How to quit smoking and improve COPD symptomsFacts | 12/04/2021
If you smoke and receive a diagnosis of COPD, one of the first things your doctor may advise is to put down your cigarettes. It may seem like an insurmountable task, especially when faced with the stress of ill health, but don’t worry. Quitting is possible and it is the single best thing you can do for your lungs.
Can quitting smoking make a difference if I have COPD?
It’s never too late to quit. The risks associated with smoking are high for anyone, but especially for those with COPD. Smoking can both cause and aggravate COPD symptoms. Some 80 per cent of COPD deaths can be attributed to smoking.
If you want to lessen your COPD symptoms, giving up smoking has proven to be the single most effective way to make that happen. Quitting can also improve the effects of COPD treatment, such as bronchodilators and corticosteroids. And it will reduce your chances of developing lung cancer.
There are plenty of benefits to ditching the cigs, and although quitting won’t reverse or cure your COPD, it will slow down its progression. In fact, just 24 hours after your last cigarette, lung function improves and your body’s carbon monoxide levels return to normal.
What’s more, given the risks that COVID-19 poses to your lungs, the more you can do to save them from further harm the better.
How can I prepare to quit?
Discussing available options with your doctor is a good place to start. They’ll be able to give you compassionate and non-judgemental advice. If you are willing, it’s likely your clinician will want to build your efforts to quit smoking into your COPD treatment plan too, as this is something experts recommend. Your motivation could be strengthened by having a clear plan of action.
Your loved ones will probably be supporting you too, which can be a great source of help. This can be especially the case for people with COPD, who may find it harder to quit than the general population. Talking to friends and family about your plans to give up means they’ll be able to motivate you and help you avoid situations that might make giving up harder, such as being around other smokers.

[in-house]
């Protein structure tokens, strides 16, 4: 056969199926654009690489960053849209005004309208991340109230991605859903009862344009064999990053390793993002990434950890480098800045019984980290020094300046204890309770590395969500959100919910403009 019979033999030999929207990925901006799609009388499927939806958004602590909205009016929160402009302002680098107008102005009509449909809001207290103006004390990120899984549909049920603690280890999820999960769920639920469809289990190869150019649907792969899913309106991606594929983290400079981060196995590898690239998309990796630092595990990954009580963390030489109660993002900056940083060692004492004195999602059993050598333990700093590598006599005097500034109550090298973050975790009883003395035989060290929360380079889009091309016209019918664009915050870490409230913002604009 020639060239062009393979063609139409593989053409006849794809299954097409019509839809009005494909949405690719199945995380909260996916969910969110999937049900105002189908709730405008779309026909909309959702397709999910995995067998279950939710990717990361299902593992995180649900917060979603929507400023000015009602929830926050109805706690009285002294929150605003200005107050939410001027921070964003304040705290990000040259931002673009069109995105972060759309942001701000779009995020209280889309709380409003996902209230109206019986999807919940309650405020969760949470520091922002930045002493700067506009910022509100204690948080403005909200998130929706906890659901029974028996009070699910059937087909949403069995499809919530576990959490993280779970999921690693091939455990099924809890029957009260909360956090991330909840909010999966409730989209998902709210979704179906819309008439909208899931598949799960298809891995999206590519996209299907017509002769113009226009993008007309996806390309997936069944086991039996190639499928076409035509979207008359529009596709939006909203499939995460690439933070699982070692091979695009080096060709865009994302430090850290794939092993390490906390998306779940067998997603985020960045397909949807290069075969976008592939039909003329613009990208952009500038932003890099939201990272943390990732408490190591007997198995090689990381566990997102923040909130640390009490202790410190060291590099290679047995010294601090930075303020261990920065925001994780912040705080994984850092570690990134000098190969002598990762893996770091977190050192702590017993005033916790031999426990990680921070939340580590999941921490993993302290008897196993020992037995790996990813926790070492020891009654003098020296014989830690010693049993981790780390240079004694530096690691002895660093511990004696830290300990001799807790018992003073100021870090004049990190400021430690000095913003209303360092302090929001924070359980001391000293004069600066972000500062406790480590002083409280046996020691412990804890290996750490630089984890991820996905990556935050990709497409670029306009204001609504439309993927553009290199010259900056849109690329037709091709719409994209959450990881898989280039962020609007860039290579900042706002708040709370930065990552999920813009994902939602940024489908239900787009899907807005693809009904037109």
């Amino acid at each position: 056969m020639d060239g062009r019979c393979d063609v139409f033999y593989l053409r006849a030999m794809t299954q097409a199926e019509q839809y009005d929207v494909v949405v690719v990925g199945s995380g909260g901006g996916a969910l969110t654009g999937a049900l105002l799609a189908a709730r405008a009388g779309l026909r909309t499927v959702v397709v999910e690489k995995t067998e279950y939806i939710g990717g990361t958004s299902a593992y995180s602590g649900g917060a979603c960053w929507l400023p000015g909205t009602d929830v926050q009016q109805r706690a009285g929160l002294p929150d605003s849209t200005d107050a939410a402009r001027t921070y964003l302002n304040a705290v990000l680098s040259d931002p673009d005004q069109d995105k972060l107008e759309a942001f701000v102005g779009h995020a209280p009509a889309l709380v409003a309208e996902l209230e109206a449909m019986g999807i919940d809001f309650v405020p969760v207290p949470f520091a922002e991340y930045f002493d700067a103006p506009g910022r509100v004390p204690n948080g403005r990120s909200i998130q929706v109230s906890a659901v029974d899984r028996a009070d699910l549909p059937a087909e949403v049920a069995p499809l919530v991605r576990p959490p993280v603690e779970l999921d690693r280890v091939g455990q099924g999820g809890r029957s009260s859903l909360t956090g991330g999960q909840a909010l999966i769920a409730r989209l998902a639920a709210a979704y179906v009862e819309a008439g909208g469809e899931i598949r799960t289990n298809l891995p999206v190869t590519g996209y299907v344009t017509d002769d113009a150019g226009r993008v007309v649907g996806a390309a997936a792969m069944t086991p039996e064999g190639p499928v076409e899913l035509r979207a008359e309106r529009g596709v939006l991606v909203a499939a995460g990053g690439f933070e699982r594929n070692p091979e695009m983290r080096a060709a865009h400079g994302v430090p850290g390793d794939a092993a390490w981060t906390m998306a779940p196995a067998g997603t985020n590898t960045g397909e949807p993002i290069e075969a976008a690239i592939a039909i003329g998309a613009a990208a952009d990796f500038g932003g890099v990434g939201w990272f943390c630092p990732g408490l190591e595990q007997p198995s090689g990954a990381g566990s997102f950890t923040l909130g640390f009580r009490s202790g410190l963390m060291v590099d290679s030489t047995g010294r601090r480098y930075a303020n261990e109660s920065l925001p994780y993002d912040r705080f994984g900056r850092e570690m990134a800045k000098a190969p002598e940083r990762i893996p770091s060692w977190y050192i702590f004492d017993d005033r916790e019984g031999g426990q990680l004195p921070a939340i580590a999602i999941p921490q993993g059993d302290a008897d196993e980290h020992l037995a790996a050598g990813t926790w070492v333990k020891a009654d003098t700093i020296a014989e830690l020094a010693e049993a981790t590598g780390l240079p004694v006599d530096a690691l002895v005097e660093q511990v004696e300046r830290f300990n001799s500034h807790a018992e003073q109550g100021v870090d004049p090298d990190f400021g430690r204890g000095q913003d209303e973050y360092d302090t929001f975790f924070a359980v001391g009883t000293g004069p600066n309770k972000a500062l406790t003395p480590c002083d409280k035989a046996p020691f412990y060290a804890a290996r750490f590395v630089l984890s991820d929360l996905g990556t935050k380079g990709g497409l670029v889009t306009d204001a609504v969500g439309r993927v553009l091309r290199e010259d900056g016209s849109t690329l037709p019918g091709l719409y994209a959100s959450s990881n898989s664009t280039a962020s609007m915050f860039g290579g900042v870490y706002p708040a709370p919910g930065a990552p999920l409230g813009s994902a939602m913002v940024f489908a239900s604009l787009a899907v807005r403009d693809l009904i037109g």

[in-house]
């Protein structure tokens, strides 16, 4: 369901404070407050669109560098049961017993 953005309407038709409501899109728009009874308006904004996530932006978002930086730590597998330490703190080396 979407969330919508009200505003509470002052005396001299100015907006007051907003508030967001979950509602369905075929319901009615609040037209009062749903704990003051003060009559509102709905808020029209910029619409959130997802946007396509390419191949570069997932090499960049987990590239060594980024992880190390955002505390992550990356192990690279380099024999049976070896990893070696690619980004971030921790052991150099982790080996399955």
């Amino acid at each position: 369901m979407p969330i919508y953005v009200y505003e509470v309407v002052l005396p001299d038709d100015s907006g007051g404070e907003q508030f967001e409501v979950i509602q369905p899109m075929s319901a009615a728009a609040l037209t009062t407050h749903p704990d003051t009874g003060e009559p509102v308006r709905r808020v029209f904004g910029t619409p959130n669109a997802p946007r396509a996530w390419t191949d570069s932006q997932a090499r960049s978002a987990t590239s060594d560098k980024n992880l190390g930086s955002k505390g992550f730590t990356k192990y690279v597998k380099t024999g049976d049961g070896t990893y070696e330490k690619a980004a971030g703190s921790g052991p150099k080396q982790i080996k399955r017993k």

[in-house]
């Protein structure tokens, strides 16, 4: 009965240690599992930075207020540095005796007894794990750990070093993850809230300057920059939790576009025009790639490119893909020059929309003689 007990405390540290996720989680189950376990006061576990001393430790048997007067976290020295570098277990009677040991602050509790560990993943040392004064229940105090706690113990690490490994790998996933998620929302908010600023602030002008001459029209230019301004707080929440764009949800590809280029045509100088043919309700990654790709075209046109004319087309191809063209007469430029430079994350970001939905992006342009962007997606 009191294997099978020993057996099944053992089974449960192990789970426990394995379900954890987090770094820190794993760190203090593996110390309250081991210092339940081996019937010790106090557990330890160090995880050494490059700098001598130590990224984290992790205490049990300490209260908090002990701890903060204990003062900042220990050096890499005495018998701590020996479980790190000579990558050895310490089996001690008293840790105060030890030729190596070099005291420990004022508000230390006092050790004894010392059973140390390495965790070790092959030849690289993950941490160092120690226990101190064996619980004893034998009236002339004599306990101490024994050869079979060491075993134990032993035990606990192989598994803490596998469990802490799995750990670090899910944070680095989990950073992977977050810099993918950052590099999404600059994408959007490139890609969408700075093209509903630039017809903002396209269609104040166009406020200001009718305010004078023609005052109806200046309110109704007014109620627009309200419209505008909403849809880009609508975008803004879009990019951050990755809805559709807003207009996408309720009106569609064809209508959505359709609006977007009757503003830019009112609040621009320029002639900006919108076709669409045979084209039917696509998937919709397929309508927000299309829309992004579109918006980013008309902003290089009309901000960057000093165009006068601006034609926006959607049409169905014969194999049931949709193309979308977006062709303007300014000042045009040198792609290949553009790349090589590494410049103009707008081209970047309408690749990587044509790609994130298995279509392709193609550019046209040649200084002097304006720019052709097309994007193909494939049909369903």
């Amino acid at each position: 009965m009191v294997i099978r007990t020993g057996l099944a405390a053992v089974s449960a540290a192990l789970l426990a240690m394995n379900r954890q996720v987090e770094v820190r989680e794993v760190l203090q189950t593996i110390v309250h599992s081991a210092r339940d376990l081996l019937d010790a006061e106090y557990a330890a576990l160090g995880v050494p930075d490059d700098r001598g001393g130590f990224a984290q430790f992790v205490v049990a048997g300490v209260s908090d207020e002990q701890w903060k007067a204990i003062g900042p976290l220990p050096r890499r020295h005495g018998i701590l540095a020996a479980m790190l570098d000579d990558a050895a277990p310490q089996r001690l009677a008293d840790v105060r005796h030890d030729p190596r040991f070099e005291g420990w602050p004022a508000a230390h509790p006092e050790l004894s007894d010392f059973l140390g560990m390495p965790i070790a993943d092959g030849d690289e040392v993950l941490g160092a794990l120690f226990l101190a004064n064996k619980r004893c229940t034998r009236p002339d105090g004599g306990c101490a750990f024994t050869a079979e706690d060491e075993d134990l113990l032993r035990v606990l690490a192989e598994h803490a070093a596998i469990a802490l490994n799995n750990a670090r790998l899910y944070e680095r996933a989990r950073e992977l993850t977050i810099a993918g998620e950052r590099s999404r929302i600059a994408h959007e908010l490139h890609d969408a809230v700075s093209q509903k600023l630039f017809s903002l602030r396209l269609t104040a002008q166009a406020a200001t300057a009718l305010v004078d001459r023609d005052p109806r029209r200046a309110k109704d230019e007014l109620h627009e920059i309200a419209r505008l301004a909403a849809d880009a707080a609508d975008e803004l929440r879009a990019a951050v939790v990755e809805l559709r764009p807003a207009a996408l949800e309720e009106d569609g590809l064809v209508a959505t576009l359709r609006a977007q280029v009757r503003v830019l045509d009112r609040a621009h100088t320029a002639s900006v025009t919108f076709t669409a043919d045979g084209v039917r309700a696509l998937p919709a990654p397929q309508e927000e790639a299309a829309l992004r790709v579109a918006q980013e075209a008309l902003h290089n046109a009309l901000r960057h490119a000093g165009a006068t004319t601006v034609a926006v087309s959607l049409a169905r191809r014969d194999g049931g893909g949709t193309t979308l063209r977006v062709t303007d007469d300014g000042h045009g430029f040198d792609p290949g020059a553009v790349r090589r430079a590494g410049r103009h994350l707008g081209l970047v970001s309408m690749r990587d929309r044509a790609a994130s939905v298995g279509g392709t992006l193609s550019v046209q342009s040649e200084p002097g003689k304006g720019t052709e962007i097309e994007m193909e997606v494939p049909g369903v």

Some people like to set a specific date to quit and prepare themselves ahead of time. Getting rid of any smoking accessories you have in the house can reduce temptation. Sometimes it’s helpful to focus on what is motivating you – maybe you could carry photos of your children, or save up for a holiday with the money you’d spend on cigarettes?
What is the best way to stop smoking?
While some lucky people may be able to quit abruptly, experts say the most effective way is to combine what are known as pharmacological methods (such as nicotine replacement therapies or medication) with behavioural approaches (such as counselling).
Patches, gum, tablets… the amount of products on the market to wean your body off nicotine can be overwhelming. But don’t worry, this means there is bound to be one that could work for you. If one doesn’t suit, another one might. Your doctor can take you through the options that are best for your situation and help you find something right for you.
These nicotine replacement products are most effective when they are used alongside behavioural support from trained professionals. It’s not just nicotine that contributes to cigarette addiction, but also habits and even genetics. A support group or stop-smoking counselling service can help you develop techniques to cope with psychological cravings and to break smoking habits. The internet has lots of great self-help resources, such as videos and blogs, that might inspire you.
It’s likely your doctor will regularly check in with you as you give up and they may do tests to measure how going smoke-free is benefitting your health. If you own a smartphone, there are lots of apps that can chart your progress too.
Don’t be disheartened if you do fall off the wagon. Relapses are a normal part of giving up and can be common during the first three to six weeks. Many people take a few attempts before giving up permanently. Just take it a day at a time. If you are motivated, then you can do it.
For anyone wanting to slow the progress of their COPD, giving up smoking may be one of the hardest things to do, but it is certainly one of the most effective. Good luck!
By Esther Beadle
Photo by iStock
Smoking and respiratory disease information sheet. Action on Smoking and Health - Ash (March 2023).
P. Tønnesen et al, Smoking cessation in patients with respiratory diseases: a high priority, integral component of therapy (2007) European Respiratory Journal Feb 2007, 29 (2) 390-417.
Smoking when you have a lung condition (C. Ruiz et al) for the European Lung Foundation.
Date of preparation: March 2023 / EASYH-1395(1)
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